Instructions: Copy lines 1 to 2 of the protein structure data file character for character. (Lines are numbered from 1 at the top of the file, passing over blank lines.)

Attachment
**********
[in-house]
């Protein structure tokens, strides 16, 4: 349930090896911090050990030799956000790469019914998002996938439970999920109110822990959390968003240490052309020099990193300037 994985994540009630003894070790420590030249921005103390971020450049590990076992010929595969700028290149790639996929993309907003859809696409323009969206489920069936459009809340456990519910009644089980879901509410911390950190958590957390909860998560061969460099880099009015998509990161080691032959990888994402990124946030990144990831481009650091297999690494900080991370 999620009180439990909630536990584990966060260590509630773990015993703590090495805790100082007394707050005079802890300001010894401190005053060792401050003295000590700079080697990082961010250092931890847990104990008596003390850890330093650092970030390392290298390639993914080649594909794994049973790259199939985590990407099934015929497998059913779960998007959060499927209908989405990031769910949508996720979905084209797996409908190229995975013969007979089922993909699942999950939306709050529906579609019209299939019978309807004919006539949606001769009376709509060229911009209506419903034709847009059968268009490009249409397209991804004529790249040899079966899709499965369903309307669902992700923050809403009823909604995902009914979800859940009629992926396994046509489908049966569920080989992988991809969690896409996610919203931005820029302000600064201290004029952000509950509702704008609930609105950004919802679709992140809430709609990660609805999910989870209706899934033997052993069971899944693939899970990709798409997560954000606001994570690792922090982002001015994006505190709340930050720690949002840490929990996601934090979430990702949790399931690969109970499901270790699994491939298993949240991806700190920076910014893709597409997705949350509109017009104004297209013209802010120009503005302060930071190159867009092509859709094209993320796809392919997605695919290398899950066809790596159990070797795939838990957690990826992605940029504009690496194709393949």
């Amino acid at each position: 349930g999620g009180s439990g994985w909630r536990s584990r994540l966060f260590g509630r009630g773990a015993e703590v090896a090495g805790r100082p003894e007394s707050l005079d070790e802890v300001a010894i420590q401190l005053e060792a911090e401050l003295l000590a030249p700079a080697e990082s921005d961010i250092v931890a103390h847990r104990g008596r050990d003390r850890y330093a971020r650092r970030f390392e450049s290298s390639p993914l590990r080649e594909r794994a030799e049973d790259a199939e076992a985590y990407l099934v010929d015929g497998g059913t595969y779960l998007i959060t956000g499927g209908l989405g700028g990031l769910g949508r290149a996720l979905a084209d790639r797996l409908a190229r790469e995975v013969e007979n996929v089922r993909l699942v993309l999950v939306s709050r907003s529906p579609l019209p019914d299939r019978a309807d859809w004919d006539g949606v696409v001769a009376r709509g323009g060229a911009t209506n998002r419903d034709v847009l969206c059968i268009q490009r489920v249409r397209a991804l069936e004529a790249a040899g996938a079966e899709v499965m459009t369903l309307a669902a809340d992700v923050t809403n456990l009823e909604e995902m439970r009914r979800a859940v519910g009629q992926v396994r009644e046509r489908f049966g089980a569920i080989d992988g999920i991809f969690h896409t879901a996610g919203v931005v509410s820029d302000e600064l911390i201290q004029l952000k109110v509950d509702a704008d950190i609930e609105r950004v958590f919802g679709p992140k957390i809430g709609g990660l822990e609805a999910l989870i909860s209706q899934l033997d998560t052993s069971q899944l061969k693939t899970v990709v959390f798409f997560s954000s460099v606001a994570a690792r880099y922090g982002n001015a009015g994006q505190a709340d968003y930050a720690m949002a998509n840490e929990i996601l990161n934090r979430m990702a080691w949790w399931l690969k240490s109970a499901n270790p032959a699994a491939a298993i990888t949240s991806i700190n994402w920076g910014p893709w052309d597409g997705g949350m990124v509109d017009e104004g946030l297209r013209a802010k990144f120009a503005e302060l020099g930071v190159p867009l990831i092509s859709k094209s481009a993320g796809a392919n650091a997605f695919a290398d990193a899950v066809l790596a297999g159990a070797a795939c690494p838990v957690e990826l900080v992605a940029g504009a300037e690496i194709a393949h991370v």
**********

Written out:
[in-house]
């Protein structure tokens, strides 16, 4: 349930090896911090050990030799956000790469019914998002996938439970999920109110822990959390968003240490052309020099990193300037 994985994540009630003894070790420590030249921005103390971020450049590990076992010929595969700028290149790639996929993309907003859809696409323009969206489920069936459009809340456990519910009644089980879901509410911390950190958590957390909860998560061969460099880099009015998509990161080691032959990888994402990124946030990144990831481009650091297999690494900080991370 999620009180439990909630536990584990966060260590509630773990015993703590090495805790100082007394707050005079802890300001010894401190005053060792401050003295000590700079080697990082961010250092931890847990104990008596003390850890330093650092970030390392290298390639993914080649594909794994049973790259199939985590990407099934015929497998059913779960998007959060499927209908989405990031769910949508996720979905084209797996409908190229995975013969007979089922993909699942999950939306709050529906579609019209299939019978309807004919006539949606001769009376709509060229911009209506419903034709847009059968268009490009249409397209991804004529790249040899079966899709499965369903309307669902992700923050809403009823909604995902009914979800859940009629992926396994046509489908049966569920080989992988991809969690896409996610919203931005820029302000600064201290004029952000509950509702704008609930609105950004919802679709992140809430709609990660609805999910989870209706899934033997052993069971899944693939899970990709798409997560954000606001994570690792922090982002001015994006505190709340930050720690949002840490929990996601934090979430990702949790399931690969109970499901270790699994491939298993949240991806700190920076910014893709597409997705949350509109017009104004297209013209802010120009503005302060930071190159867009092509859709094209993320796809392919997605695919290398899950066809790596159990070797795939838990957690990826992605940029504009690496194709393949």